Robert Wallace (minister)

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Dissertation on the numbers of mankind in antient and modern times, 1753

Robert Wallace (1697–1771) was a minister of the Church of Scotland and writer on population.


He was only son, of Margaret Stewart, wife of Matthew Wallace, parish minister of Kincardine, Perthshire, where he was born on 7 January 1697. Educated at Stirling grammar school, he entered Edinburgh University in 1711, and acted for a time (1720) as assistant to James Gregory, the Edinburgh professor of mathematics. He was one of the founders of the Rankenian Club in 1717.[1]

On 31 July 1722 Wallace was licensed as a preacher by the presbytery of Dunblane, Perthshire, and he was presented by the Marquis of Annandale to the parish of Moffat, Dumfriesshire, in August 1723. In 1733 he became minister of New Greyfriars, Edinburgh. He offended the government of 1736 by declining to read from his pulpit the proclamation against the Porteous rioters. On 30 August 1738 he was translated to the New North Church. In 1742, on a change of ministry at Westminster, he regained influence, and was entrusted for five years with the management of church business and the distribution of ecclesiastical patronage. From a suggestion of John Mathison of the High Church, Edinburgh, Wallace, with Alexander Webster of the Tolbooth church, Edinburgh, developed the ministers' widows' fund.[1]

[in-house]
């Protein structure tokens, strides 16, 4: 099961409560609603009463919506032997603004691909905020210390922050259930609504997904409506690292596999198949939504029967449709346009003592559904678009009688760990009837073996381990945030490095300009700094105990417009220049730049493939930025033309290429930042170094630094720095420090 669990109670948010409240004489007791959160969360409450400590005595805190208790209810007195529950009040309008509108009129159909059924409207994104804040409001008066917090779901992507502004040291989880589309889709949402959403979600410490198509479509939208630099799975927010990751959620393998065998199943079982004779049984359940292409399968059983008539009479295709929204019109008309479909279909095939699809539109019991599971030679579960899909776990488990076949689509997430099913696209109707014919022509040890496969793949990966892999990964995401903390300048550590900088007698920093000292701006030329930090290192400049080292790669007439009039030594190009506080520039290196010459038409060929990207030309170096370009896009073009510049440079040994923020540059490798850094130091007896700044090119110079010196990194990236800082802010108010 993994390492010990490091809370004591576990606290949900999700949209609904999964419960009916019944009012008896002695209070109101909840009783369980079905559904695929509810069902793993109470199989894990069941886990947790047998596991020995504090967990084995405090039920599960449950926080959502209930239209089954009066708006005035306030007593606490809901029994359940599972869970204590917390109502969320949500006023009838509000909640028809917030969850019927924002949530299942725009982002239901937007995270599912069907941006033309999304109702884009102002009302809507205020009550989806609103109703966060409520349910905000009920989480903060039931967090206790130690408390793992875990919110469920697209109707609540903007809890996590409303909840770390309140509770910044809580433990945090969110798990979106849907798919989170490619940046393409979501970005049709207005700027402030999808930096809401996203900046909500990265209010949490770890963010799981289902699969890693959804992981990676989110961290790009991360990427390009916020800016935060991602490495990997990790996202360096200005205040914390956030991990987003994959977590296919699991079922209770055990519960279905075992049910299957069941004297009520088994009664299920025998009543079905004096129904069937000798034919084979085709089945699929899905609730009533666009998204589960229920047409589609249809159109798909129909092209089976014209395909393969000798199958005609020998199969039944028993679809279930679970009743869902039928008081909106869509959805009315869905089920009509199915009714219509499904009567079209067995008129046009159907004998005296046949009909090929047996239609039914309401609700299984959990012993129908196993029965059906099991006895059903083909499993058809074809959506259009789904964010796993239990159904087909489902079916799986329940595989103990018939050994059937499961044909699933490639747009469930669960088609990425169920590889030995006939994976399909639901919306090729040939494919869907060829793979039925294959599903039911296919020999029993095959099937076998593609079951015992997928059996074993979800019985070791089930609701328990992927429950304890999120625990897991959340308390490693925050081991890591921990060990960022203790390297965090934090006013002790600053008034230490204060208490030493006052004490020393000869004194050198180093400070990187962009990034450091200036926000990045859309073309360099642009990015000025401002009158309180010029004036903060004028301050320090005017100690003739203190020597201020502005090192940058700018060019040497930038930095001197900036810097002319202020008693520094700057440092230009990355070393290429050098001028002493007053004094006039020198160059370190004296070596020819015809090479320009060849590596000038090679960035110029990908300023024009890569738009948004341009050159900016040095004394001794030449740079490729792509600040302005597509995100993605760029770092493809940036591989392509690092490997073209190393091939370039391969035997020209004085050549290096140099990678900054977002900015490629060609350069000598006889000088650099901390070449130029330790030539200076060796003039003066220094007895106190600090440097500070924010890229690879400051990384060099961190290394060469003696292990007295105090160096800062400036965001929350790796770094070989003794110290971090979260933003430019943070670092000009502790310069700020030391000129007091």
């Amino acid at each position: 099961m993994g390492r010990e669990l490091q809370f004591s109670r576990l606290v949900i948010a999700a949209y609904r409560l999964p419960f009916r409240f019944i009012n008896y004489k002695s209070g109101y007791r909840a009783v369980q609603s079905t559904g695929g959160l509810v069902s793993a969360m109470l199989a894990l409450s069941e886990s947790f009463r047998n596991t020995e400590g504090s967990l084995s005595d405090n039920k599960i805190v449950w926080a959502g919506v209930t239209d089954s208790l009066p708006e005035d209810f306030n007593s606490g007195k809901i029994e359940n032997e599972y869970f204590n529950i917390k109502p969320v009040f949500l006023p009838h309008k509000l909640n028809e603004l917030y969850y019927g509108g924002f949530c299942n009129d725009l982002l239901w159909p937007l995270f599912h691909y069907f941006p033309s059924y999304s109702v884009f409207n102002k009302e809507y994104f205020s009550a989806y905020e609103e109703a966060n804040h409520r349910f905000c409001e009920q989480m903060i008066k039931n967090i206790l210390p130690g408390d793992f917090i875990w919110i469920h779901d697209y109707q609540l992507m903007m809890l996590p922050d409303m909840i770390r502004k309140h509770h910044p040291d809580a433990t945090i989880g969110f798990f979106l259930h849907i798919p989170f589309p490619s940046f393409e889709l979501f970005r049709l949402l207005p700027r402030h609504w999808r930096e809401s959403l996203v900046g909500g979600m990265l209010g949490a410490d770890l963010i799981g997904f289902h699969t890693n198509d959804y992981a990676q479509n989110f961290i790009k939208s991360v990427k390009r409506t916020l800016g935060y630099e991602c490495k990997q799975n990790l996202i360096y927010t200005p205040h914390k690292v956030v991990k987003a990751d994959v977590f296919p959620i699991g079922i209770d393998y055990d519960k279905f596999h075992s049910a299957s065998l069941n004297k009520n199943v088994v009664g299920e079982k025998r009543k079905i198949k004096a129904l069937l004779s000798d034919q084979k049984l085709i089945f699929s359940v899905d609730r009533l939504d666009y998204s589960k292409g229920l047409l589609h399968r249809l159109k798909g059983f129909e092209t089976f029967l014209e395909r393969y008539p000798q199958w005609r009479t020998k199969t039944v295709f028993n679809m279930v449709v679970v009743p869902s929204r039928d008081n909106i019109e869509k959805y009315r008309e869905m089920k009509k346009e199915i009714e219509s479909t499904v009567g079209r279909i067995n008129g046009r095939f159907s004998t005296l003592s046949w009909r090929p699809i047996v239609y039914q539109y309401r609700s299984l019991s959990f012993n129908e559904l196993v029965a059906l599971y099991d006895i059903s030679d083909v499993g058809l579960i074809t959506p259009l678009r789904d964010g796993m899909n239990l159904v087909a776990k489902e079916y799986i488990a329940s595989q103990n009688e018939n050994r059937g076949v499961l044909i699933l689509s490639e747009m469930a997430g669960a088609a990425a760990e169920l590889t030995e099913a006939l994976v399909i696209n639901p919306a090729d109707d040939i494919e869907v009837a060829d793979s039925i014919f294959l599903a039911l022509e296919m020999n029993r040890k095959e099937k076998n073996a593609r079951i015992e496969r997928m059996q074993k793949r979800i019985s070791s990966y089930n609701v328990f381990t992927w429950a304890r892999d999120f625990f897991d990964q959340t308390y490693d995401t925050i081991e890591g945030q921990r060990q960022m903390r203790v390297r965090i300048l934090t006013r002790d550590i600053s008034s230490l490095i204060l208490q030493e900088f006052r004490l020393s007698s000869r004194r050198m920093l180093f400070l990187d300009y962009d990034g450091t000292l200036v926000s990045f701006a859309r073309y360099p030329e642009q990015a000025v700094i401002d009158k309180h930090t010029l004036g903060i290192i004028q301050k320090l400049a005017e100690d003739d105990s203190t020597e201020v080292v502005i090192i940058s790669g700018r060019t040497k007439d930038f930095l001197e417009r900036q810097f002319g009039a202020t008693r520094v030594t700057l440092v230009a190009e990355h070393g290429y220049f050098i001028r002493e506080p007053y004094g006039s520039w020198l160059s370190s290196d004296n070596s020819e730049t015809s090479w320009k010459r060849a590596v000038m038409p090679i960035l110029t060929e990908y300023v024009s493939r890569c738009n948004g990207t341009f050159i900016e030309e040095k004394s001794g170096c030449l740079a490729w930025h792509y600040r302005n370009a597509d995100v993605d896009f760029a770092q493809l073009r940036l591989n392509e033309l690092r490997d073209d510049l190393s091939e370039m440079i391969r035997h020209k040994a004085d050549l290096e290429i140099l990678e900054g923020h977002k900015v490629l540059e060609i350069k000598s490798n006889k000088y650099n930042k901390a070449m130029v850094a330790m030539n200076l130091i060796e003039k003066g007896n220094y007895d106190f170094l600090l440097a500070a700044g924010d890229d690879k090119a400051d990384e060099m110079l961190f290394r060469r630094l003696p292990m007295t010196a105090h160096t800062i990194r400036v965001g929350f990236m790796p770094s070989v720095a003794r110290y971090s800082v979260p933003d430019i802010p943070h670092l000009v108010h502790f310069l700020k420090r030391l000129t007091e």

On 12 May 1743 Wallace was elected Moderator of the General Assembly. It approved the widows' fund. scheme, and at the end of the year he submitted it in London to Robert Craigie, the Lord Advocate, who saw it into legislation.[1]

In June 1744 Wallace was appointed a royal chaplain for Scotland and a dean of the Chapel Royal. He received the honorary degree of D.D. from Edinburgh University on 13 March 1759, and died on 29 July 1771.[1]


Wallace published in 1753 a Dissertation on the Numbers of Mankind in Ancient and Modern Times. It contained criticism of the chapter on the Populousness of Ancient Nations in David Hume's Political Discourses. The work was translated into French under the supervision of Montesquieu, and it was republished in an English edition with a memoir in 1809. In 1758 appeared Wallace's Characteristics of the Present State of Great Britain. In Various Prospects of Mankind, Nature, and Providence (1761), he recurred to his population theories, and was believed (by William Hazlitt and Thomas Noon Talfourd) to have influenced Robert Malthus.[1]


Wallace married Helen, daughter of George Turnbull, minister of Tyninghame in Haddingtonshire. She died on 9 Feb. 1776, leaving two sons, Matthew and George, and a daughter, Elizabeth, all of whom died unmarried. Matthew became vicar of Tenterden in Kent, and George (d. 1805?) was known as an advocate and writer.[1]


  1. ^ a b c d e f  Lee, Sidney, ed. (1899). "Wallace, Robert (1697-1771)". Dictionary of National Biography. 59. London: Smith, Elder & Co. 

 This article incorporates text from a publication now in the public domainLee, Sidney, ed. (1899). "Wallace, Robert (1697-1771)". Dictionary of National Biography. 59. London: Smith, Elder & Co.